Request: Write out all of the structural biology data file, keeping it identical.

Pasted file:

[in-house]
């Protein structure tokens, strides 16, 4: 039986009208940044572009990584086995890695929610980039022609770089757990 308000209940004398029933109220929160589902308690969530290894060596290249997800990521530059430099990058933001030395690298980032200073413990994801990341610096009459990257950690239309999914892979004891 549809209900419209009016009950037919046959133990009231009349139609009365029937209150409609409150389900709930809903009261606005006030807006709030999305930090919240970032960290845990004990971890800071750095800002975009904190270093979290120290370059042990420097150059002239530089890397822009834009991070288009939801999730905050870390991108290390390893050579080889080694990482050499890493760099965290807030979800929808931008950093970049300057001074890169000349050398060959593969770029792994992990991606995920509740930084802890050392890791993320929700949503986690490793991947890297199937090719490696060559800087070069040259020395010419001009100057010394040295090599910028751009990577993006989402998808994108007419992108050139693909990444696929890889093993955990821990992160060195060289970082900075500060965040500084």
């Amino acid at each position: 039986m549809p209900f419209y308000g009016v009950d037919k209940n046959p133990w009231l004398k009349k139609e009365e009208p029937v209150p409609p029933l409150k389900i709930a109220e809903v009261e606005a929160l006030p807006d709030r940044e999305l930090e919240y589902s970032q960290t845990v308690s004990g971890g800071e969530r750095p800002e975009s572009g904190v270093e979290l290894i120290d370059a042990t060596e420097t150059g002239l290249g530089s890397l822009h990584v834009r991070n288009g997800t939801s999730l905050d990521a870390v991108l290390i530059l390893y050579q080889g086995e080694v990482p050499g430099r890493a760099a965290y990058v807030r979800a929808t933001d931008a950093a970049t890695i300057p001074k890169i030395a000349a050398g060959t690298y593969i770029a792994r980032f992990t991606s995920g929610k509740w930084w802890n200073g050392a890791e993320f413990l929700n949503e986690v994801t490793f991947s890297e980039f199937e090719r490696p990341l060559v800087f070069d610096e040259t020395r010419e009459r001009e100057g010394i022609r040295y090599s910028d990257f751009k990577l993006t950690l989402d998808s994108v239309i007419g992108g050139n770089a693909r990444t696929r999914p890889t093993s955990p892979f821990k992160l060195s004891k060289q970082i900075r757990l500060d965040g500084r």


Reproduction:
[in-house]
């Protein structure tokens, strides 16, 4: 039986009208940044572009990584086995890695929610980039022609770089757990 308000209940004398029933109220929160589902308690969530290894060596290249997800990521530059430099990058933001030395690298980032200073413990994801990341610096009459990257950690239309999914892979004891 549809209900419209009016009950037919046959133990009231009349139609009365029937209150409609409150389900709930809903009261606005006030807006709030999305930090919240970032960290845990004990971890800071750095800002975009904190270093979290120290370059042990420097150059002239530089890397822009834009991070288009939801999730905050870390991108290390390893050579080889080694990482050499890493760099965290807030979800929808931008950093970049300057001074890169000349050398060959593969770029792994992990991606995920509740930084802890050392890791993320929700949503986690490793991947890297199937090719490696060559800087070069040259020395010419001009100057010394040295090599910028751009990577993006989402998808994108007419992108050139693909990444696929890889093993955990821990992160060195060289970082900075500060965040500084």
């Amino acid at each position: 039986m549809p209900f419209y308000g009016v009950d037919k209940n046959p133990w009231l004398k009349k139609e009365e009208p029937v209150p409609p029933l409150k389900i709930a109220e809903v009261e606005a929160l006030p807006d709030r940044e999305l930090e919240y589902s970032q960290t845990v308690s004990g971890g800071e969530r750095p800002e975009s572009g904190v270093e979290l290894i120290d370059a042990t060596e420097t150059g002239l290249g530089s890397l822009h990584v834009r991070n288009g997800t939801s999730l905050d990521a870390v991108l290390i530059l390893y050579q080889g086995e080694v990482p050499g430099r890493a760099a965290y990058v807030r979800a929808t933001d931008a950093a970049t890695i300057p001074k890169i030395a000349a050398g060959t690298y593969i770029a792994r980032f992990t991606s995920g929610k509740w930084w802890n200073g050392a890791e993320f413990l929700n949503e986690v994801t490793f991947s890297e980039f199937e090719r490696p990341l060559v800087f070069d610096e040259t020395r010419e009459r001009e100057g010394i022609r040295y090599s910028d990257f751009k990577l993006t950690l989402d998808s994108v239309i007419g992108g050139n770089a693909r990444t696929r999914p890889t093993s955990p892979f821990k992160l060195s004891k060289q970082i900075r757990l500060d965040g500084r």